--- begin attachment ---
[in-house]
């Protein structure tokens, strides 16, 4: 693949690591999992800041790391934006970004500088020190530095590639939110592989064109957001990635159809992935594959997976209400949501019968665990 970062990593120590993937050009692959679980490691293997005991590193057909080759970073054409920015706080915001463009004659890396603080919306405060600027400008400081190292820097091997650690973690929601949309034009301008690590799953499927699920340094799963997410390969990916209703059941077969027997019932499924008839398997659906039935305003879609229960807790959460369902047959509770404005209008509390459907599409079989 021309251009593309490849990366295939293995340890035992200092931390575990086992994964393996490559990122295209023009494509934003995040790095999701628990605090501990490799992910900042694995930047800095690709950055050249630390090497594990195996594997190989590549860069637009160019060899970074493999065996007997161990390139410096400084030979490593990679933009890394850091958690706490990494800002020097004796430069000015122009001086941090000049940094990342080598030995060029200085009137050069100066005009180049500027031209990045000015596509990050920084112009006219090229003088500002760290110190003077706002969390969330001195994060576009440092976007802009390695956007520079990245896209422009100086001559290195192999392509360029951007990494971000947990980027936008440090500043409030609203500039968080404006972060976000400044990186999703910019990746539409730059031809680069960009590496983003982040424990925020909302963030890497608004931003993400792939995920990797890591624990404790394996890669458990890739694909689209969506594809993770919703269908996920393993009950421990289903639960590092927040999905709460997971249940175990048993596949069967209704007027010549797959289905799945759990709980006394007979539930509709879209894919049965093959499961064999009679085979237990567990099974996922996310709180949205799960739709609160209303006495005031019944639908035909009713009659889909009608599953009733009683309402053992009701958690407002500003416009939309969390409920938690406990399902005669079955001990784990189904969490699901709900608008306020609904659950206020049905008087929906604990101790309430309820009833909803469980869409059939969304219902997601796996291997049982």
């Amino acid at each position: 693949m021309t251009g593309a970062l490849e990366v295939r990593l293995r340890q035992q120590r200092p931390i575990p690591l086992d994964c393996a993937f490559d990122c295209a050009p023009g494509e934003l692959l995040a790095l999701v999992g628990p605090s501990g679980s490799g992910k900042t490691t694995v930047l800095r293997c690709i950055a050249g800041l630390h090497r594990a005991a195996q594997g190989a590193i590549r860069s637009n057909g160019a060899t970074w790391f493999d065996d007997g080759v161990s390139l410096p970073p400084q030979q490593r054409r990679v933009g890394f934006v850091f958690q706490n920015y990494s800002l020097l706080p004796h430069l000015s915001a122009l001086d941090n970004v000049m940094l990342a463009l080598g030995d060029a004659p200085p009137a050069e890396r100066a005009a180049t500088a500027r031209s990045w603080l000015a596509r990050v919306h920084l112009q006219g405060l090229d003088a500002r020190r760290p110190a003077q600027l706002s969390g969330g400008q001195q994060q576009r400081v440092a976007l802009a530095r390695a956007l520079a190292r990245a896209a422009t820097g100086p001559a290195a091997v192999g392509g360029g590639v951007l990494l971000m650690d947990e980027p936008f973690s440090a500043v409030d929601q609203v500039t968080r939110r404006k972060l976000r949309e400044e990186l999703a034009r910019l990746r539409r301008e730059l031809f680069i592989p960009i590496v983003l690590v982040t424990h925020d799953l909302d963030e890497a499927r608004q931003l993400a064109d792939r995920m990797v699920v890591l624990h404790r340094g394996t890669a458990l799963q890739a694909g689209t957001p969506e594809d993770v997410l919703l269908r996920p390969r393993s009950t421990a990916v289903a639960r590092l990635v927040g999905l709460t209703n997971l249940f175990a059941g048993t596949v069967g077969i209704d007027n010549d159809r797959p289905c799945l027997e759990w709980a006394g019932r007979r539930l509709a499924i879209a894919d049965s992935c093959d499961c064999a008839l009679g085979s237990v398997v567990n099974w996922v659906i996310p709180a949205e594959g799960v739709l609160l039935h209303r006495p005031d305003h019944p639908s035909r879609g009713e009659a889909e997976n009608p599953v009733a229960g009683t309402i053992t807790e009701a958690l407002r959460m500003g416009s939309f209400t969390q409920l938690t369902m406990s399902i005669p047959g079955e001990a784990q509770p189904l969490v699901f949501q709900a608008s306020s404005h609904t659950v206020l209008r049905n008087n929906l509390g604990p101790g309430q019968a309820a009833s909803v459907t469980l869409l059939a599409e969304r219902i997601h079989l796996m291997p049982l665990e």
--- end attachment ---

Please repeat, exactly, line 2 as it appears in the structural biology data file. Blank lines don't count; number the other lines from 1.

């Protein structure tokens, strides 16, 4: 693949690591999992800041790391934006970004500088020190530095590639939110592989064109957001990635159809992935594959997976209400949501019968665990 970062990593120590993937050009692959679980490691293997005991590193057909080759970073054409920015706080915001463009004659890396603080919306405060600027400008400081190292820097091997650690973690929601949309034009301008690590799953499927699920340094799963997410390969990916209703059941077969027997019932499924008839398997659906039935305003879609229960807790959460369902047959509770404005209008509390459907599409079989 021309251009593309490849990366295939293995340890035992200092931390575990086992994964393996490559990122295209023009494509934003995040790095999701628990605090501990490799992910900042694995930047800095690709950055050249630390090497594990195996594997190989590549860069637009160019060899970074493999065996007997161990390139410096400084030979490593990679933009890394850091958690706490990494800002020097004796430069000015122009001086941090000049940094990342080598030995060029200085009137050069100066005009180049500027031209990045000015596509990050920084112009006219090229003088500002760290110190003077706002969390969330001195994060576009440092976007802009390695956007520079990245896209422009100086001559290195192999392509360029951007990494971000947990980027936008440090500043409030609203500039968080404006972060976000400044990186999703910019990746539409730059031809680069960009590496983003982040424990925020909302963030890497608004931003993400792939995920990797890591624990404790394996890669458990890739694909689209969506594809993770919703269908996920393993009950421990289903639960590092927040999905709460997971249940175990048993596949069967209704007027010549797959289905799945759990709980006394007979539930509709879209894919049965093959499961064999009679085979237990567990099974996922996310709180949205799960739709609160209303006495005031019944639908035909009713009659889909009608599953009733009683309402053992009701958690407002500003416009939309969390409920938690406990399902005669079955001990784990189904969490699901709900608008306020609904659950206020049905008087929906604990101790309430309820009833909803469980869409059939969304219902997601796996291997049982």